Although February 2015 might fit perfectly on the page, every year it’s the runt of the monthly litter. This deficit of days, this calendar craziness, this oddity of the annum, like so much of modern culture, is the Romans’ fault. Here’s the crazy story of why February has 28 days… except when it doesn’t. [MUSIC] Romulus, the maybe-mythical, maybe-real founder and first king of Rome, had a problem. With an increasing number of festivals, feasts, military ceremonies, and religious celebrations to keep track of, Romans needed a calendar to organize all of them. Ancient astronomers already had accurate calculations for the time between two solar equinoxes or solstices, but nature had given people a nice, easy pie chart in the sky to track the passage of time, so early Rome, like many other cultures, worked off a lunar calendar.
The calendar of the Romulan republic had ten months of either 30 or 31 days, beginning in March and ending in December, and we can still see traces of that calendar today. Problem was, that year was a few days short of four seasons. Romans were too busy not dying during winter to count those 61 and a quarter extra days… they’d just start the next year on the new moon before the spring equinox. It’s actually not a bad system, as long as you don’t have to figure out what day it is between December and March. So the second king of Rome, Numa Pompilius, tried something else. Even numbers were bad luck in Ancient Rome, so Numa started by removing a day from all the even-numbered months.
And being loony for Luna, Numa wanted his calendar to cover 12 cycles of the moon, but that would have been an even number, so he rounded his year up to 355. Numa split the remaining days into two months and tacked them on to the end of the year. And that’s how February got 28 days. Yes, it’s an even number, but since the month was dedicated to spiritual purification, Romans let that one slide. But, as powerful as Rome may have been, they couldn’t change the rules of the universe, and neither of these calendars add up anywhere close to the time it takes us to orbit the sun. After a few years, the seasons are out of whack with the months, dogs and cats, living together, mass hysteria!! Did we already use that joke?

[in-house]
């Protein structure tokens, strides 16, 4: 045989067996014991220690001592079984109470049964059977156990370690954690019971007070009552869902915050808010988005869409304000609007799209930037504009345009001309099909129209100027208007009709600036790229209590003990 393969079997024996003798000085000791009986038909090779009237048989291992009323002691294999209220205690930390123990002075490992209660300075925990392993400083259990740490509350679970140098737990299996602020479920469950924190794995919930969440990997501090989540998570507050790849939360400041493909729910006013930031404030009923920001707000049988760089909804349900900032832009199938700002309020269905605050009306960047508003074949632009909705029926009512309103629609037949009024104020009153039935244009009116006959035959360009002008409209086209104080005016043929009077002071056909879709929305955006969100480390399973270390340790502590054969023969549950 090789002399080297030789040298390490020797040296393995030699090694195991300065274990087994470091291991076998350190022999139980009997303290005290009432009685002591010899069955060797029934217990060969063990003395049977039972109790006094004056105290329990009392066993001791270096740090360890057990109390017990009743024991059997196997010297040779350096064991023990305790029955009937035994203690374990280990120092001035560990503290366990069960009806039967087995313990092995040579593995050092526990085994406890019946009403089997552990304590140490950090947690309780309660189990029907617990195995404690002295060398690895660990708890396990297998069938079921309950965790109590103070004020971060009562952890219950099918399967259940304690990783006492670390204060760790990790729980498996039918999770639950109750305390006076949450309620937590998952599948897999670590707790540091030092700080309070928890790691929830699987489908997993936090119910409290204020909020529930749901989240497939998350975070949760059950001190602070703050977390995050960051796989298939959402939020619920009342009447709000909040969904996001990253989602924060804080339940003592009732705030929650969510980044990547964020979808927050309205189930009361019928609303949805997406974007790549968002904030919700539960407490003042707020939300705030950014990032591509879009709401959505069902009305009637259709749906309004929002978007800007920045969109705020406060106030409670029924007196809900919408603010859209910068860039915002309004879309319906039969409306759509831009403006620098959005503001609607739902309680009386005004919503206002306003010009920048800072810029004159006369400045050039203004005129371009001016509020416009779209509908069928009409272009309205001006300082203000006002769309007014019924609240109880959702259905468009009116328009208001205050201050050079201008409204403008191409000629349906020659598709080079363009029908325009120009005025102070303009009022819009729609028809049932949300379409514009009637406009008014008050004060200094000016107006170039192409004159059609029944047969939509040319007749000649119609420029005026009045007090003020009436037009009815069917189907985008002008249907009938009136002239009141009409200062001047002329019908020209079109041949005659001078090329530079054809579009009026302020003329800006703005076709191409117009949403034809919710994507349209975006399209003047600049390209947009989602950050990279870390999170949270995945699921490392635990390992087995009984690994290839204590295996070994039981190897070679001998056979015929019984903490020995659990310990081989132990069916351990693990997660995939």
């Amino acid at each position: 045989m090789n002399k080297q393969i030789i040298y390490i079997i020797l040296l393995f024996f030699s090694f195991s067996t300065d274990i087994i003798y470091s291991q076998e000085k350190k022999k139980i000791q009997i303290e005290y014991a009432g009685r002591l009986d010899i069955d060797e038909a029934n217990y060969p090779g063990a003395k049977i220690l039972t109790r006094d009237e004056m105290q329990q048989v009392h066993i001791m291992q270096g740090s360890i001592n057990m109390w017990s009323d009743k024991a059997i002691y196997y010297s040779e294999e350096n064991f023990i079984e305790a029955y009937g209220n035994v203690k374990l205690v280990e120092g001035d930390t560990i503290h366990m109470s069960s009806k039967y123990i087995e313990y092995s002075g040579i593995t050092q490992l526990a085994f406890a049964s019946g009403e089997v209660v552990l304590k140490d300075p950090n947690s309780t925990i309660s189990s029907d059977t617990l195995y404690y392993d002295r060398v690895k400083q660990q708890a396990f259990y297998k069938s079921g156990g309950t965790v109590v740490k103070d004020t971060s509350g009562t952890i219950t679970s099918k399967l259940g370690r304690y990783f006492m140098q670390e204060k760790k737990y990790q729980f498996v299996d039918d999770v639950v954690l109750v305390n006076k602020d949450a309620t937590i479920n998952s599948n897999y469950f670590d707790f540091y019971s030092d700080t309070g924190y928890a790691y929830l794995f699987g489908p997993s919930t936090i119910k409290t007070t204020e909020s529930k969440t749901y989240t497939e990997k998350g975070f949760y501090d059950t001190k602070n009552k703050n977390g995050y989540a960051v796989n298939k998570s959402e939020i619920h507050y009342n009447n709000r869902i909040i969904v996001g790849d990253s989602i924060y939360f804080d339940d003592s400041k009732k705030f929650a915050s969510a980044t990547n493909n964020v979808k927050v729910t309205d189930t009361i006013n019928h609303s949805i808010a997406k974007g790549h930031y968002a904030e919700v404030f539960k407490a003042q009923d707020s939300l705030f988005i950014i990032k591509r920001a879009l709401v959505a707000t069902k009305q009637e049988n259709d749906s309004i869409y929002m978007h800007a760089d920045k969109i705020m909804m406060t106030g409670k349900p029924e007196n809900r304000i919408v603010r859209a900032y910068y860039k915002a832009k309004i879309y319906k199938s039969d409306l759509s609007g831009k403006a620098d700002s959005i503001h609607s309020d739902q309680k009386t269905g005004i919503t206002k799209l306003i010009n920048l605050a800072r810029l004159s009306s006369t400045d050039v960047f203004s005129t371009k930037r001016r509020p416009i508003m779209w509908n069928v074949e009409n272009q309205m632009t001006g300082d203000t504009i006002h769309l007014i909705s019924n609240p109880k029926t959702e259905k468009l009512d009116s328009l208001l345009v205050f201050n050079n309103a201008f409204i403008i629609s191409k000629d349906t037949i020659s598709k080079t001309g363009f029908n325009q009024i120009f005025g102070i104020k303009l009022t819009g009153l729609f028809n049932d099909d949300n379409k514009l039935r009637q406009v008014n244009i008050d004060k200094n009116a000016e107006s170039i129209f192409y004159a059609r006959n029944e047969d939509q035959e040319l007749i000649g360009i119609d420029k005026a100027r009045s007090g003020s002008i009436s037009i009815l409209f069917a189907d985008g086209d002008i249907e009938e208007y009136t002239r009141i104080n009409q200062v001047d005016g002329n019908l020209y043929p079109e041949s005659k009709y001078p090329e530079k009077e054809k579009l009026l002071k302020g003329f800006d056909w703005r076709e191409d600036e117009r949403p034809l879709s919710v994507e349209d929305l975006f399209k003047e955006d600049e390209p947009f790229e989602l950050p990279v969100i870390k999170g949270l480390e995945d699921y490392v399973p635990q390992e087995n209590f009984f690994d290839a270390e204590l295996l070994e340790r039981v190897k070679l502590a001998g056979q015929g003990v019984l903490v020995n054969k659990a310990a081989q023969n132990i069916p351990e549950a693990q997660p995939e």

This is where it gets even weirder. See, February was actually split in two parts. The first 23 days and… the rest. Every year, Numa’s superstitious calendar would be out of line with the seasons by a little more than 10 days. So every other year, the last few days of February were ignored and a 27-day leap month was added after February 23rd or 24th. This way every four years would average out to 366 and a quarter days… which is still too many days, but hey, we’re getting there. Confused? You should be. Numa! This system could have worked, every 19 years, lunar and solar calendars tend to line up, so add enough leap months to keep the seasons in order and eventually everything will reset itself.
Except these leap months weren’t always added according to plan. Politicians would ask for leap months to extend their terms, or “forget” them to get their opponents out of office. And if Rome was at war, sometimes the leap month would be forgotten for years, and by the time Julius Caesar came to power, things had gotten pretty confusing. Caesar had spent a lot of time in Egypt, where 365-day calendars were all the rage, so in 46 BC, he flushed Rome’s lunar calendar down the aqueduct and installed a solar calendar. January and February had already been moved to the beginning of the year, and Caesar added 10 days to different months to get a total of 365.
And since a tropical year is a tad longer than 365 days, Julius added a leap day every four years, except they inserted it after February 23, right in the middle of the month. Apparently February is the trash heap of the calendar, just do whatever feels good. For all their work to reform the calendar and other stuff they did, the 7th and 8th months of the year were renamed for Julius and his successor Augustus Caesar, despite the fact that Pope Gregory would have to adjust it again in 1500 years. But that’s a story for a different day. Or month. I don’t even know anymore.